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Wärtsilä 34DF dual-fuel main engine to power first CNG carrier vessel

The world’s first carrier vessel for compressed natural gas (CNG) is to be powered by an integrated Wärtsilä propulsion system. (Earlier post.) The new vessel will feature a 9-cylinder Wärtsilä 34DF dual-fuel main engine operating primarily on gas. Wärtsilä will also supply the controlled pitch propeller and gearbox, all of which will be fully integrated so as to optimize the propulsion efficiency.

CNG Hantong
The first carrier vessel for compressed natural gas (CNG) is to be powered by an integrated Wärtsilä propulsion system. Click to enlarge.

The vessel is being built at the Jiangsu Hantong shipyard in China, ordered by CIMC ENRIC and designed by CIMC ORIC for end user Perusahaan Listrik Negara (PLN), the Indonesian state owned energy company. The order with Wärtsilä was placed during the fourth quarter, 2014.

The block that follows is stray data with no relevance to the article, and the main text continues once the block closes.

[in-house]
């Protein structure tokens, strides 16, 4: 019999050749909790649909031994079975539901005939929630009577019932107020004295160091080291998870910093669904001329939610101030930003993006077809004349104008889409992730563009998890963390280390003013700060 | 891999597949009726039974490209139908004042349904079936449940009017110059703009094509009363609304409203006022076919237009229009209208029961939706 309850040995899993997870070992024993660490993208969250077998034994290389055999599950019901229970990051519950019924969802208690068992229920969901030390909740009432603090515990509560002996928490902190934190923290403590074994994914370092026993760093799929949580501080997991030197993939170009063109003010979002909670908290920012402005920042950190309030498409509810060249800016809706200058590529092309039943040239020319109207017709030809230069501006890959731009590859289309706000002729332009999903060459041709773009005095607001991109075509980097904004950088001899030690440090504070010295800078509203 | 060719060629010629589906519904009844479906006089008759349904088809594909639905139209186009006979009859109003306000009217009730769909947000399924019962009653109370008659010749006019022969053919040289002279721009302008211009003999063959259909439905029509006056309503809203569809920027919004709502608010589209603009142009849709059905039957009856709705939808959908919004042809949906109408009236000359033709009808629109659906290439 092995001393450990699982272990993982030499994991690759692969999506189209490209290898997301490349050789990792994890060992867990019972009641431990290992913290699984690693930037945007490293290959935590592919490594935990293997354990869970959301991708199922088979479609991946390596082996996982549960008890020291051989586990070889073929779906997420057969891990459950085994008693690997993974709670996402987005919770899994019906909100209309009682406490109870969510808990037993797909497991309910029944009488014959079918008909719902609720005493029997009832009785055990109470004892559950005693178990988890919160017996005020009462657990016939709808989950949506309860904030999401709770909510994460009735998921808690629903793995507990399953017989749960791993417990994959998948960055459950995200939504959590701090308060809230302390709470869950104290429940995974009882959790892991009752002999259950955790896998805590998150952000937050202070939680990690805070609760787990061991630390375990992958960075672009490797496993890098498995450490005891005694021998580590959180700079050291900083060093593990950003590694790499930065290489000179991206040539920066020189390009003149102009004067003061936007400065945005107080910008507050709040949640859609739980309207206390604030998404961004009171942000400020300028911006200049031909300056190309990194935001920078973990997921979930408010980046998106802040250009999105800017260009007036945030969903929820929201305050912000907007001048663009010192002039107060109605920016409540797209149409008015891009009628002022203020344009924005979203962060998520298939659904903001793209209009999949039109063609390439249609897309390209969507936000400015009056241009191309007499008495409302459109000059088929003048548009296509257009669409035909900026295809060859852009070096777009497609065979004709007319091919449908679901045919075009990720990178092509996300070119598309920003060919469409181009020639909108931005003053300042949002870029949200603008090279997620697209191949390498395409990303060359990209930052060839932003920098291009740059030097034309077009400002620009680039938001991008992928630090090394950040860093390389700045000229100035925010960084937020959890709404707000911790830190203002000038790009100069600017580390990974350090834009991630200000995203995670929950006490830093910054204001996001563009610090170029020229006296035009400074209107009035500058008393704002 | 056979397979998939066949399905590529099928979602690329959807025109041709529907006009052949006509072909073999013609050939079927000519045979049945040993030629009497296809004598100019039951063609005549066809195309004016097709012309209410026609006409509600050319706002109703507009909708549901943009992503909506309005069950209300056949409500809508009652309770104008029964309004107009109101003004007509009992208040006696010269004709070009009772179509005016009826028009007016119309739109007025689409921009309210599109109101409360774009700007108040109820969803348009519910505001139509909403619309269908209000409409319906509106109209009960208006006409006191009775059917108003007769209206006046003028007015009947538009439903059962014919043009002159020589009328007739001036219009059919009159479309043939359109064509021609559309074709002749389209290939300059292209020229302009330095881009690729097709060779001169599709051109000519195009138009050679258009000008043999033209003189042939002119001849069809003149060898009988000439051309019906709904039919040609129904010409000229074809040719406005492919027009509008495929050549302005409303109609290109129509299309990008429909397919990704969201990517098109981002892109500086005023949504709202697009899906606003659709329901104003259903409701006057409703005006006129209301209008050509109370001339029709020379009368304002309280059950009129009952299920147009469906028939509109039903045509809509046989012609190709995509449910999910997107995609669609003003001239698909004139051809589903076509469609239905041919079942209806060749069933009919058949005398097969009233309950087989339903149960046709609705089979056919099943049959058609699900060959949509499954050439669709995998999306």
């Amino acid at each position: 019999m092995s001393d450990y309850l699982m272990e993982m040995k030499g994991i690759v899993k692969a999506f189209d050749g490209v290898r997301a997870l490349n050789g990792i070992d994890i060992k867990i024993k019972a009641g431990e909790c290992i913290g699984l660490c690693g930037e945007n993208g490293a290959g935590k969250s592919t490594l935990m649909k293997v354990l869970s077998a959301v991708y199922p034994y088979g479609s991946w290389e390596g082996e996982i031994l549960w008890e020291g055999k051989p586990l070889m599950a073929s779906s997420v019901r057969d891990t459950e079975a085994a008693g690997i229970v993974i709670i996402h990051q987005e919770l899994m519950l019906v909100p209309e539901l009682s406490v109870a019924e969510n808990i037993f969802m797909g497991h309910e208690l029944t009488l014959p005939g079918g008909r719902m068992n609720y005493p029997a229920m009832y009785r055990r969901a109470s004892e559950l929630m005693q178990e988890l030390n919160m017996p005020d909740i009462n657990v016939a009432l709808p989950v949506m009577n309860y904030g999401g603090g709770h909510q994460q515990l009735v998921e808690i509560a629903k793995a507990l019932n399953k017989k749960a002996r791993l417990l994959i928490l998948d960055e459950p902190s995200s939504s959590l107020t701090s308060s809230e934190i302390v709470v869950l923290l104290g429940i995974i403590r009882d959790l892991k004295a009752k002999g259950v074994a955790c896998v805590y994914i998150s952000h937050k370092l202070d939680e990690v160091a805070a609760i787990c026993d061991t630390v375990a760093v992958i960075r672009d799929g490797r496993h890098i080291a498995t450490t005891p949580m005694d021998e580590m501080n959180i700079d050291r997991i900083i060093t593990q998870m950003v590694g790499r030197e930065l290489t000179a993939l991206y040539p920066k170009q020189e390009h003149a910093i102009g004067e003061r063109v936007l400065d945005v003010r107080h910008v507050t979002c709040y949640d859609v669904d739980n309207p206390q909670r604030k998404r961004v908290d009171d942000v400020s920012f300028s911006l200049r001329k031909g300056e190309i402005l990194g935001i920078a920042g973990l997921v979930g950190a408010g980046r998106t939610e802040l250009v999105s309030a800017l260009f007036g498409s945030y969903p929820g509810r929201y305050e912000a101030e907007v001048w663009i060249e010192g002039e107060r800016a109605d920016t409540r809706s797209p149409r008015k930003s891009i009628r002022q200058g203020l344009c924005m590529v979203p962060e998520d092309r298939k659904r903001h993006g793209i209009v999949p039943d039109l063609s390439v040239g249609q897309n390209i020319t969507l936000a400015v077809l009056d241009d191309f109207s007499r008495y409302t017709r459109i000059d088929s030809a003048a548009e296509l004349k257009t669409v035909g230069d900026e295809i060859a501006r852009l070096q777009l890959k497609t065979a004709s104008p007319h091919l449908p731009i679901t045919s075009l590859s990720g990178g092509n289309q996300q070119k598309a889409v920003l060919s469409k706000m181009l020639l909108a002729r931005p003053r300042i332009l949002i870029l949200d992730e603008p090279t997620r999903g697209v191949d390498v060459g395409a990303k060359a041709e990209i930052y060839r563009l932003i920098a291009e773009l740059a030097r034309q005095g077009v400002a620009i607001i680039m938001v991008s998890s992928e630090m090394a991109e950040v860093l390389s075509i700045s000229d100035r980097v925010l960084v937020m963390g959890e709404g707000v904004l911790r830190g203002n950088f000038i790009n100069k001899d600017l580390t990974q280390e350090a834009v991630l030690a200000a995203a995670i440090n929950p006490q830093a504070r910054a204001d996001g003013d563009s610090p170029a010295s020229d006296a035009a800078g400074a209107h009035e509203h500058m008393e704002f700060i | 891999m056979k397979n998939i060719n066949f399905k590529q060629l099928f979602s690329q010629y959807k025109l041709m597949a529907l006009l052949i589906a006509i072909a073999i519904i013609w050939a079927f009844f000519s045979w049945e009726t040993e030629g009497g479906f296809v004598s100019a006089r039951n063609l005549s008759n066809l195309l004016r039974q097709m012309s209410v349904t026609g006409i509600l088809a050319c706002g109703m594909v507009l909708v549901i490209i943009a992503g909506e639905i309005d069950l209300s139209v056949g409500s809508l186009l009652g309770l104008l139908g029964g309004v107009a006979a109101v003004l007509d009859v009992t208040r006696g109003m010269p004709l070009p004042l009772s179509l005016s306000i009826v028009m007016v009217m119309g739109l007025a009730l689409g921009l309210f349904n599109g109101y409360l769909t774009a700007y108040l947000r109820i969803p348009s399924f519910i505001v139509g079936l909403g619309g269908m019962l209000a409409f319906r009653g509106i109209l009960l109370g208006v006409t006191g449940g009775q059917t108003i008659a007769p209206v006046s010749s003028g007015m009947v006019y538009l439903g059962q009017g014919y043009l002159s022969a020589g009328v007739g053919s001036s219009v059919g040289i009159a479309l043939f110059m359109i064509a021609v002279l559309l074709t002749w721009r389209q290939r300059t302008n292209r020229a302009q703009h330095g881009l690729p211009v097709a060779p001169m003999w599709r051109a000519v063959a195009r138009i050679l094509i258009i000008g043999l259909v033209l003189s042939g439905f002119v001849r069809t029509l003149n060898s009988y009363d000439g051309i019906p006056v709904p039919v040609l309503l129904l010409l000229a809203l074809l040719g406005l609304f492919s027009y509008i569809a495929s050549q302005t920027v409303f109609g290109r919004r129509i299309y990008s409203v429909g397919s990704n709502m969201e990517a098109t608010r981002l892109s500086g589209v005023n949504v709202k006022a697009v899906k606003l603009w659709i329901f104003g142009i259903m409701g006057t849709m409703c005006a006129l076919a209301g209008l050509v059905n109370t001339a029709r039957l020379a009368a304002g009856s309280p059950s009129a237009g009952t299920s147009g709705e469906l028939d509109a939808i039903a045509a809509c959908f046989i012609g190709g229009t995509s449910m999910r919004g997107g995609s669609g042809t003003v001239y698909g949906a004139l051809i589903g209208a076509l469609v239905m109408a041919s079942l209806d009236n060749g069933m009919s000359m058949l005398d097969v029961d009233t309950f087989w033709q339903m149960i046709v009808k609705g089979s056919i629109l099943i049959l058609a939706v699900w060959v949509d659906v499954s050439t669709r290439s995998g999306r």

This will be the first dual-fuel powered vessel owned by an Indonesian ship owner. The Indonesian government’s policy is to promote the utilization of natural gas as a marine fuel because of its environmental advantages.

The 110-meter carrier is scheduled to be in operation in May 2016 and will transport CNG from Gresik in East Java to the Indonesian island of Lombok where the gas will be used to fuel a power plant.

The Wärtsilä 34DF is manufactured in configurations of from 6L up to 16V giving 500 kW per cylinder and a total maximum mechanical output of 8000 kW. The engine speed is 750 rpm.

When operating in gas mode, the Wärtsilä 34DF engine is already compliant with IMO Tier III regulations without any secondary exhaust gas purification systems. Also when fueled by gas, the SOx and CO2 emissions are notably reduced, and smokeless operation is attained.

In liquid fuel oil mode, the Wärtsilä dual-fuel engines are fully compliant with the IMO Tier II exhaust emissions regulations set out in Annex VI of the MARPOL 73/78 convention. The engine is able to operate efficiently and economically on low sulphur fuels (<0.1% S, <1000 ppm), making it suitable for operation in emission-controlled areas.


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